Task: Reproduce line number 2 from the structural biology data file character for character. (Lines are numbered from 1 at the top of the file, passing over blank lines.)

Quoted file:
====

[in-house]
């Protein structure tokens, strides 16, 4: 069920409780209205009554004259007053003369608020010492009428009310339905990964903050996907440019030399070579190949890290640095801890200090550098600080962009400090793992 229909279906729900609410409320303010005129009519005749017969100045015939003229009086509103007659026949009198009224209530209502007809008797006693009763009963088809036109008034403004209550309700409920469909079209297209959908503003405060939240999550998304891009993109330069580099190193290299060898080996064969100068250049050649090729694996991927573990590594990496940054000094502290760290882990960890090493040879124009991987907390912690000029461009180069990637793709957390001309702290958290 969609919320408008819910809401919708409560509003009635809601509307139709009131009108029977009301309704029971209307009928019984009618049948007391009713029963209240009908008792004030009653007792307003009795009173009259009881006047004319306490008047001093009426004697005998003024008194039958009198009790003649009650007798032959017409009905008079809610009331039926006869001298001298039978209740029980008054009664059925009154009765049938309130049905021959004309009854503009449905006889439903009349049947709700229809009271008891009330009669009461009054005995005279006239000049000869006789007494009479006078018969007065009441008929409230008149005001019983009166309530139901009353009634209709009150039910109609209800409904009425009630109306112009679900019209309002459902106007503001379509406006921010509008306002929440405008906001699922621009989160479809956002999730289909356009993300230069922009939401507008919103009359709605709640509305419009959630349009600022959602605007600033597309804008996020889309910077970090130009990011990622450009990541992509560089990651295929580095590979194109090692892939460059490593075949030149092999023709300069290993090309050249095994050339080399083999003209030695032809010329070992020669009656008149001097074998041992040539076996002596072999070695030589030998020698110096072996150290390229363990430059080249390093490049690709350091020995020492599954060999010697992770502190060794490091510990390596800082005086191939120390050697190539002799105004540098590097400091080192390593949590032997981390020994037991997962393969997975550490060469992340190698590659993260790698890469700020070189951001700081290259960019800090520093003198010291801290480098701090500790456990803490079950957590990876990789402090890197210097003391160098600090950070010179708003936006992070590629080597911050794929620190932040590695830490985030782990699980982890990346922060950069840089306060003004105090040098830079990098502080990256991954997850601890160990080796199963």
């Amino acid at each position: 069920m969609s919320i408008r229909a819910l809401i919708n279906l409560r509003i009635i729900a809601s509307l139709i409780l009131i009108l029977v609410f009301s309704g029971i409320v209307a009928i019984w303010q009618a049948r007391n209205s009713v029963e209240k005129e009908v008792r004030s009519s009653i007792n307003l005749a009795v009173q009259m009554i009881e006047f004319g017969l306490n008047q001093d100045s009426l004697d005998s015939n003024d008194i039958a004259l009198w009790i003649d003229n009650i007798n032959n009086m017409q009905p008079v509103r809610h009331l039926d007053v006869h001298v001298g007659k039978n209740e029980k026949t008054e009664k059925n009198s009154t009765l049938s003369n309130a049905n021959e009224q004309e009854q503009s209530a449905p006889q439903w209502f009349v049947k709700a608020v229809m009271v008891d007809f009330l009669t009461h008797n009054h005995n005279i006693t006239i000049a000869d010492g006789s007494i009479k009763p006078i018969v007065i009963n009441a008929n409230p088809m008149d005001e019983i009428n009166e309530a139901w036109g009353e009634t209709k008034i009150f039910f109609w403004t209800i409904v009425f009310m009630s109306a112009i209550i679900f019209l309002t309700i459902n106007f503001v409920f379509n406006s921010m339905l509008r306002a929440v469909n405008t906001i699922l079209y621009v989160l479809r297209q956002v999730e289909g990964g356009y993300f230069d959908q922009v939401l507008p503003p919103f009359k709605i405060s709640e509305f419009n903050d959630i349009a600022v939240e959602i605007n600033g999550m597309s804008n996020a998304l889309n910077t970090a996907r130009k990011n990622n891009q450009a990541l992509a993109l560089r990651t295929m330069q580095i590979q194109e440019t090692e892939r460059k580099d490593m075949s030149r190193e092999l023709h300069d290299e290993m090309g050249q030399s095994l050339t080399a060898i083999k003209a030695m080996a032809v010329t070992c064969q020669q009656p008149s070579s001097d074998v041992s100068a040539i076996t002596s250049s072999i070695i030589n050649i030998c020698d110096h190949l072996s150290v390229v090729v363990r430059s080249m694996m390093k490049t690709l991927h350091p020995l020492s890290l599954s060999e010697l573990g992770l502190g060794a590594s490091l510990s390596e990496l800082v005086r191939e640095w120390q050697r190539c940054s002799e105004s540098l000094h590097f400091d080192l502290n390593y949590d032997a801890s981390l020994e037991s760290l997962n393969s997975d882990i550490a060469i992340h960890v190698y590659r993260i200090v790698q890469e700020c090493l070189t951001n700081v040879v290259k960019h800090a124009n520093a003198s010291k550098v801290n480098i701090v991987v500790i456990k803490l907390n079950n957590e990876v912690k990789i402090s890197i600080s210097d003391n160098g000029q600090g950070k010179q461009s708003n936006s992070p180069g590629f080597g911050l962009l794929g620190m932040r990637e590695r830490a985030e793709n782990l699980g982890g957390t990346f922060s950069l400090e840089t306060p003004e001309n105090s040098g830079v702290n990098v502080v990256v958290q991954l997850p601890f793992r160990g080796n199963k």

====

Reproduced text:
């Protein structure tokens, strides 16, 4: 069920409780209205009554004259007053003369608020010492009428009310339905990964903050996907440019030399070579190949890290640095801890200090550098600080962009400090793992 229909279906729900609410409320303010005129009519005749017969100045015939003229009086509103007659026949009198009224209530209502007809008797006693009763009963088809036109008034403004209550309700409920469909079209297209959908503003405060939240999550998304891009993109330069580099190193290299060898080996064969100068250049050649090729694996991927573990590594990496940054000094502290760290882990960890090493040879124009991987907390912690000029461009180069990637793709957390001309702290958290 969609919320408008819910809401919708409560509003009635809601509307139709009131009108029977009301309704029971209307009928019984009618049948007391009713029963209240009908008792004030009653007792307003009795009173009259009881006047004319306490008047001093009426004697005998003024008194039958009198009790003649009650007798032959017409009905008079809610009331039926006869001298001298039978209740029980008054009664059925009154009765049938309130049905021959004309009854503009449905006889439903009349049947709700229809009271008891009330009669009461009054005995005279006239000049000869006789007494009479006078018969007065009441008929409230008149005001019983009166309530139901009353009634209709009150039910109609209800409904009425009630109306112009679900019209309002459902106007503001379509406006921010509008306002929440405008906001699922621009989160479809956002999730289909356009993300230069922009939401507008919103009359709605709640509305419009959630349009600022959602605007600033597309804008996020889309910077970090130009990011990622450009990541992509560089990651295929580095590979194109090692892939460059490593075949030149092999023709300069290993090309050249095994050339080399083999003209030695032809010329070992020669009656008149001097074998041992040539076996002596072999070695030589030998020698110096072996150290390229363990430059080249390093490049690709350091020995020492599954060999010697992770502190060794490091510990390596800082005086191939120390050697190539002799105004540098590097400091080192390593949590032997981390020994037991997962393969997975550490060469992340190698590659993260790698890469700020070189951001700081290259960019800090520093003198010291801290480098701090500790456990803490079950957590990876990789402090890197210097003391160098600090950070010179708003936006992070590629080597911050794929620190932040590695830490985030782990699980982890990346922060950069840089306060003004105090040098830079990098502080990256991954997850601890160990080796199963």